Greatest Filmmakers of All Time

Filmmaking is certainly not an easy undertaking .  Different filmmakers take different approaches in creating celluloid masterpieces. 

The following are some of the greatest filmmakers of all time, who have their own signature styles in filmmaking

Sir Alfred Hitchcock 

“I depend on style more than plot. It is how you do it, and not your content that makes you an artist. A story is simply a motif, just as a painter might paint a bowl of fruit just to give him something to be painting.” once said  the  Master of Suspense,Sir Alfred Hitchcock one of the greatest auteur filmmakers of all time. The English film director, producer, and screenwriter 

has made over fifty feature films throughout his career spanning over six decades. He redefined the genre of thriller, strongly believing in the power of suspense over surprise. 

His films were characterized by suspense, psychologically complex characters, and cliffhangers. Notorious(1946) , North by Northwest(1959), Strangers on a Train (1951), Vertigo(1958)

,Psycho (1960) are a few of his most famous masterpieces

His films garnered 46 Oscar nominations and six wins. He received two stars on the Hollywood Walk of Fame to acknowledge his film and television achievements. He was designated Knight of the British Realm, in 1979.

Stephen Spielberg 

American film director, producer, and screenwriter, Steven Spielberg is one of the most commercially successful directors of Hollywood’s history. He began his glorious career during the New Hollywood era, and it was his film Jaws(1975) that established him as a leading director. 

Spielberg’s portfolio includes a diverse array of themes, characters and genres, all of which have enjoyed both unprecedented popularity and critical success.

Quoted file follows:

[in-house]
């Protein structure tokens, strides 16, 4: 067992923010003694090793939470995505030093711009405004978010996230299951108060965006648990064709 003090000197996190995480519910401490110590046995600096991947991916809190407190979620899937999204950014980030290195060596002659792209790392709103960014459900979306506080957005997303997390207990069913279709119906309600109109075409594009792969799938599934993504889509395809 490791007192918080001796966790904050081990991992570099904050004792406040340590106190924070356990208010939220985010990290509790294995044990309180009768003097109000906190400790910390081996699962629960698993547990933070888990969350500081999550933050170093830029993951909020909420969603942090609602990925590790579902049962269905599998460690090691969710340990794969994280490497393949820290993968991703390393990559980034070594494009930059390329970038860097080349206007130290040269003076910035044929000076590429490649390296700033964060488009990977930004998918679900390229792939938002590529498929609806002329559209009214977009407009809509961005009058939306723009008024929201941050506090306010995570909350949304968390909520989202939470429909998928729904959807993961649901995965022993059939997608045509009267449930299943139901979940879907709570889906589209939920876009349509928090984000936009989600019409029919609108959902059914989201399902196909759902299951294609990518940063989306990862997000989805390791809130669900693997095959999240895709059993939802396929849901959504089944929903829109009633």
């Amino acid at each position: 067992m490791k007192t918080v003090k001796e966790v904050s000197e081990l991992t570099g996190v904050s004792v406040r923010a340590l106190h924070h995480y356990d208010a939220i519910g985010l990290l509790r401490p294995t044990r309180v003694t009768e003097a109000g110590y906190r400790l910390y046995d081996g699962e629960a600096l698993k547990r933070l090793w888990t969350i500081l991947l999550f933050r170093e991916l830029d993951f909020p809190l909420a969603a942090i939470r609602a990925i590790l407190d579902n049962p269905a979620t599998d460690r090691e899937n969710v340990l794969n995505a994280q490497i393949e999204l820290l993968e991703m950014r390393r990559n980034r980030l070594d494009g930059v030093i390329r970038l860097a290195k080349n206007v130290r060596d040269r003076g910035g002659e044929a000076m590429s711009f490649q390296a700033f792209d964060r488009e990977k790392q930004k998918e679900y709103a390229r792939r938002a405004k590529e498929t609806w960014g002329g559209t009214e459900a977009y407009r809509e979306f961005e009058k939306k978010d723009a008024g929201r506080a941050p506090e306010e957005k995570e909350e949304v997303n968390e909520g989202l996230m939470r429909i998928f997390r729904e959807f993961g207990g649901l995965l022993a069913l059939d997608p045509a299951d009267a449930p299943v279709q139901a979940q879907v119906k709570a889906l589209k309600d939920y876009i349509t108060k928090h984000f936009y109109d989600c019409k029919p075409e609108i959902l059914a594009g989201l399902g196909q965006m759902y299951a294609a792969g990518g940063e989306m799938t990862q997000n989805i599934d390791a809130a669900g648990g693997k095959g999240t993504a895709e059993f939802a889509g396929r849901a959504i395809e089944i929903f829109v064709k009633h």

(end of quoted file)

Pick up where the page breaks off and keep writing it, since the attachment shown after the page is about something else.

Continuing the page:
There’s a fine line between these different kinds of Spielberg movies.

E.T. the Extra-Terrestrial (1982), The Adventures of Tintin (2011) and The BFG(2016) are some of the children’s films while Schindler’s List (1993), Saving Private Ryan (1998) and Munich (2005)are some of the most evocative adult-minded films of all time. 

He garnered seven Academy Award nominations for Best Director. and won twice (for Schindler’s List and Saving Private Ryan)  He won his third academy award for Best Picture(for Schindler’s List.)

Christopher Nolan

“I’ve always believed that if you want to really try and make a great film, not a good film, but a great film, you have to take a lot of risks.”

“American cinema’s most experimental blockbuster auteur”, Christopher Nolan 

is one of the most successful, self-taught filmmakers who made it in The Film Industry

Throughout his illustrious career he has received 34 Oscar nominations and ten wins.

Memento, Inception, The Dark Knight, The Dark Knight Rises, Interstellar, and Dunkirk

are some of his most influential and biggest hits of the 21st century. 

Tenet, 2020 is yet another fascinating and exciting sci-fi action thriller written and directed by Christopher Nolan that continues his tradition of  unconventional, often highly conceptual narratives.

James Cameron

Canadian filmmaker, James Cameron is the man behind the legendary sci-fi movies like The Terminator, Aliens, and Avatar.

Titanic(1997)  written, co- produced and directed by Cameron  achieved significant critical and commercial success. It was nominated for 14 Academy Awards and won 11, including the awards for Best Picture and Best Director, tying Ben-Hur (1959) for the most Oscars won by a single film.

Titanic became the highest grossing film of that time,nearly lasting a decade until Cameron’s Avatar surpassed it in 2010.

Noted for its extensive use of special effects and filming in  3D technology, Avatar, garnered him 

Academy Awards nine  Academy Awards nominations and  wins in Best Art Direction, Best Cinematography, and Best Visual Effects.

Akira Kurosawa

Arguably the most internationally acclaimed Japanese filmmaker of all time, Akira Kurosawa

is regarded as one of the most eminent and influential filmmakers in the history of cinema.

He set foot into the Japanese film industry in 1936 and had a career that spanned from the Second World War to the early nineties.

Kurosawa’s Rashomon(1950) which won the Golden Lion at the Venice Film Festival in 1951, became the first Japanese film to win a major award at a western festival.

Following Roshomon’s unparalleled success he opened the gates to the birth of a fertile cinematic culture in Japan.

His films were extraordinarily popular abroad and several received English-language remakes.

Rashomon (1950), Ikiru (1952), Seven Samurai (1954), Throne of Blood (1957), Kagemusha (1980) and Ran (1985) are a few of his most notable work.

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